Summer CSA Share #1

Welcome to the 1st share of the Pitchfork & Crow 2022 Summer CSA! Here’s what’s in the share this week:

  • Fava Greens – These are the leaves of the fava bean plant. They taste a little green beany and are great sauteed or tossed with pasta or into soups.
  • Red Ursa Kale – Tender greenhouse kale, great for cooking or kale salads.
  • Salad Mix – A mix of four lettuces.
  • Strawberry Paw Potatoes – We’re using up the last of last season’s potato crop. Eat them up!
  • Carrots
  • Mostly Purple Radishes
  • Leek Scapes – This time of year leeks produce a tall stalk that eventually become a flower. Before they become too woody they stalks are a seasonal leeky treat that can be diced up and used i place of leeks or onions.
  • Shallots – Drier than most onions, shallots are a little more pungent but can be used in place of onions in any recipe.
  • Dried Apples
  • Corn Flour – We grow a flint corn called Cascade Ruby Gold that grinds partially into flour and partially into polenta when milled. This week we’re sharing flour and next week we’ll share the polenta. You can use this flour in any recipe calling for corn flour or cornmeal. We like to use it for perfect cornbread but we also recently made corn dogs with some locally sourced beef franks and it was just like the county fair.
  • Tomato PlantsWe have enough tomato starts for everyone to take home at least two!
Transplant starts ready to head to the field: corn (top left) cucumbers (top right), lettuce (bottom left), and cauliflower (bottom right).

It’s happening! We’re finally kicking off the 2022 P&C Summer CSA season! As we get things underway we’re happy to welcome back previous members (85% of you!) and welcome new members to the group.

Hopefully you’ve been reading the member emails over the past couple of weeks and preparing for the season to begin. (Check your spam or promotions folders if you haven’t been seeing our emails and let us know if you don’t find them there.) By now most of your questions should have been answered by the CSA Member Handbook. Don’t forget, you can find lots of logistics reminders over on the CSA Member Resources page and extra helpful tips and info about vegetables on the Secret Member Resources page.

Transplanting celeriac last week (top left), dealing with mud and the transplanter (top right), covering winter squash (bottom left), and cultivating onions (bottom right).

Leading up to the first share of each season always makes us nervous, even after all these years. Getting those first seeding dates just right so we’ve got vegetables now, but not two weeks ago and not until two weeks from now, can be tricky. It’s weather dependent and weed dependent and every year it’s different. Was it too hot or too cold or too rainy, and the crops didn’t grow well?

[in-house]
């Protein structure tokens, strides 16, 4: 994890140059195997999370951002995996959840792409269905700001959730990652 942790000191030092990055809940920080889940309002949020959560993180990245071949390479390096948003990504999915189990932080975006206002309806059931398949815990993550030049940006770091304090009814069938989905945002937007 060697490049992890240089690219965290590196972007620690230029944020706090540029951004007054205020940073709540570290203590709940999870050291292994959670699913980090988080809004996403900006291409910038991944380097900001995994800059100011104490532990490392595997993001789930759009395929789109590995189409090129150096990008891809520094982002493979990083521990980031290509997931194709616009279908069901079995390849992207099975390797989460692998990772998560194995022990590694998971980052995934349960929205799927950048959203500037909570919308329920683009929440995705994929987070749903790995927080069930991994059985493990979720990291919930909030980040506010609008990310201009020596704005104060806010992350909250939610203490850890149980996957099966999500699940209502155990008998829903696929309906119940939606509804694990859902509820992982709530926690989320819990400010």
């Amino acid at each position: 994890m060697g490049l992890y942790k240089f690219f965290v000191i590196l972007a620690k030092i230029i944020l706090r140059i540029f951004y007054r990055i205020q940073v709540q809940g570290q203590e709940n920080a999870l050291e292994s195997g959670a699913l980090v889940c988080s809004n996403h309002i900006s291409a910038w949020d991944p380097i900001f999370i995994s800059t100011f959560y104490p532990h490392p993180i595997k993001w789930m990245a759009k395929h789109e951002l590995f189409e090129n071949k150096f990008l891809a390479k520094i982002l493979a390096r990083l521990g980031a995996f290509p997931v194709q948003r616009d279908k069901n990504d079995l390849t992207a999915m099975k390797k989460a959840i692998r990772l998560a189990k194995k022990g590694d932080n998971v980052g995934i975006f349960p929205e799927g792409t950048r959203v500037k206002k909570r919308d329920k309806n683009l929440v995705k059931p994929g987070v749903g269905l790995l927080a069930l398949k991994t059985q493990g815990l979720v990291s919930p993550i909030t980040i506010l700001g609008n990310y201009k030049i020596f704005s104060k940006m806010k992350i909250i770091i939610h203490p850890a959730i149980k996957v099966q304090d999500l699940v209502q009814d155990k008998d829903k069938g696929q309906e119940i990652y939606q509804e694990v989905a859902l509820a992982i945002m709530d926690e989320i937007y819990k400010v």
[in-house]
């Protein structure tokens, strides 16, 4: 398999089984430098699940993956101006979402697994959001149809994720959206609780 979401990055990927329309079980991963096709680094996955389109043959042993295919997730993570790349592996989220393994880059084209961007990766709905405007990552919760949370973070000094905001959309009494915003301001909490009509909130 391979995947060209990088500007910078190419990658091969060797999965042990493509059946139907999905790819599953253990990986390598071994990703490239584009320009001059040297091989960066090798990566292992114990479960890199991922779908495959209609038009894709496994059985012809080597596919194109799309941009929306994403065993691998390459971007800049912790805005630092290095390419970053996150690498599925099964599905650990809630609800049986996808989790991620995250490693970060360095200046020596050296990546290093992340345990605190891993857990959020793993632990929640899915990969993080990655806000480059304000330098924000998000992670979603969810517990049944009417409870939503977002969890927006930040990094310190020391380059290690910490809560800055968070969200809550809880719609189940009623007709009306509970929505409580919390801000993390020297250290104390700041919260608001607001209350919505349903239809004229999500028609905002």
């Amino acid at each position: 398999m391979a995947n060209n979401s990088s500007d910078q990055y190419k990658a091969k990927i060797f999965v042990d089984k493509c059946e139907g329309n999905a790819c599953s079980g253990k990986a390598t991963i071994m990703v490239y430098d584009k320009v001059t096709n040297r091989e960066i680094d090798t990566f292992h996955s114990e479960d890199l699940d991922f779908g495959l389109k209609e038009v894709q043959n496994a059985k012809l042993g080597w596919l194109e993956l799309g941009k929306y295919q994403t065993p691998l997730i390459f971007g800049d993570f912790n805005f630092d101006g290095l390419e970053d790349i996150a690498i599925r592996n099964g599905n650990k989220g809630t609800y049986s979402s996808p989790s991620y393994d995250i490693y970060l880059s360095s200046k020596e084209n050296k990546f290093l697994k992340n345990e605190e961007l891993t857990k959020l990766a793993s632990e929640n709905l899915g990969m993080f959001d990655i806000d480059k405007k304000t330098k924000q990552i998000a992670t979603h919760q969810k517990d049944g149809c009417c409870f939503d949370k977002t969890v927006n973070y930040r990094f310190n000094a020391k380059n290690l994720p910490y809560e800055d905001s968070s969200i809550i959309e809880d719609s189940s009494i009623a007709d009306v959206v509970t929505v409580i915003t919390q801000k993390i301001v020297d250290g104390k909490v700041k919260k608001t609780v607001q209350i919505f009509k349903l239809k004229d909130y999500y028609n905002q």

Last year at this time we’d missed the window on the first round of broccoli and bok choy. They’d grown too fast due to the very warm spring weather and they’d gone to flower before the season started. This year we’re in the opposite boat. The extended cold and wet spring has delayed many crops and made the start to this growing season a slog in the field. This has been the wettest, coldest, and longest spring we’ve experienced since 2009 when we started this journey.

As we begin this CSA season we want to be upfront with our expectations for the coming months. In all honesty we think the shares for the first couple of months of this season are going to be quite a bit smaller than in past years due to the poor field conditions we’ve been experiencing. Though we’ve been working hard to keep planting schedules on track and we kept hoping for a change in weather to get things growing, it just hasn’t happened. The sunny weather windows in April and May haven’t been long enough to properly dry out ground to prep for planting. We’ve had to plant into less than ideal conditions and we’re seeing the plants respond to that stress.

We’re committed to getting things back on track now that the weather is clearing for longer periods and warming up. It’s going to take some time before we’re experiencing the bounty we’ve become familiar with from past seasons. There will be vegetables from week to week, just not the mix and quantity we’d like.

We appreciate your support and hope you know we’re doing all we can to get you the vegetables we all love. That said, please let us know if you’d prefer to part ways and we’ll get you a refund. We don’t want to disappoint anyone who had chosen to join us and understand if you need to change your mind.

Sunset after another rainy day (top left), so many things ready to be transplanted (top right), prepping for pepper and melon planting (bottom left), a double rainbow (bottom right).